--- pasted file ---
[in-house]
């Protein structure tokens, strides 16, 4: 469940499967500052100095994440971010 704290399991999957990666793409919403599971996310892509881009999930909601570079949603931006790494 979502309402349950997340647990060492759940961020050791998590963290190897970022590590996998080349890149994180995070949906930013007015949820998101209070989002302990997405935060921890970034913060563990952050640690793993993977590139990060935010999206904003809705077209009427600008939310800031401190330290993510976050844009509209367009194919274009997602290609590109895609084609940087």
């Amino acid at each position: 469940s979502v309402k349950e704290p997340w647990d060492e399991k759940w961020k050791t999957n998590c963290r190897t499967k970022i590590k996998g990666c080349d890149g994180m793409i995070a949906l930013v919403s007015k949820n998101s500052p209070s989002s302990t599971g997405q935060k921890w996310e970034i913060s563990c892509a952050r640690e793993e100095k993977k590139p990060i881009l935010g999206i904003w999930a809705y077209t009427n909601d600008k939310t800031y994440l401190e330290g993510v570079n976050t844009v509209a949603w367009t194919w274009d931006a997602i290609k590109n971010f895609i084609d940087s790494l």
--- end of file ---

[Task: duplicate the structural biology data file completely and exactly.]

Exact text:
[in-house]
């Protein structure tokens, strides 16, 4: 469940499967500052100095994440971010 704290399991999957990666793409919403599971996310892509881009999930909601570079949603931006790494 979502309402349950997340647990060492759940961020050791998590963290190897970022590590996998080349890149994180995070949906930013007015949820998101209070989002302990997405935060921890970034913060563990952050640690793993993977590139990060935010999206904003809705077209009427600008939310800031401190330290993510976050844009509209367009194919274009997602290609590109895609084609940087």
């Amino acid at each position: 469940s979502v309402k349950e704290p997340w647990d060492e399991k759940w961020k050791t999957n998590c963290r190897t499967k970022i590590k996998g990666c080349d890149g994180m793409i995070a949906l930013v919403s007015k949820n998101s500052p209070s989002s302990t599971g997405q935060k921890w996310e970034i913060s563990c892509a952050r640690e793993e100095k993977k590139p990060i881009l935010g999206i904003w999930a809705y077209t009427n909601d600008k939310t800031y994440l401190e330290g993510v570079n976050t844009v509209a949603w367009t194919w274009d931006a997602i290609k590109n971010f895609i084609d940087s790494l």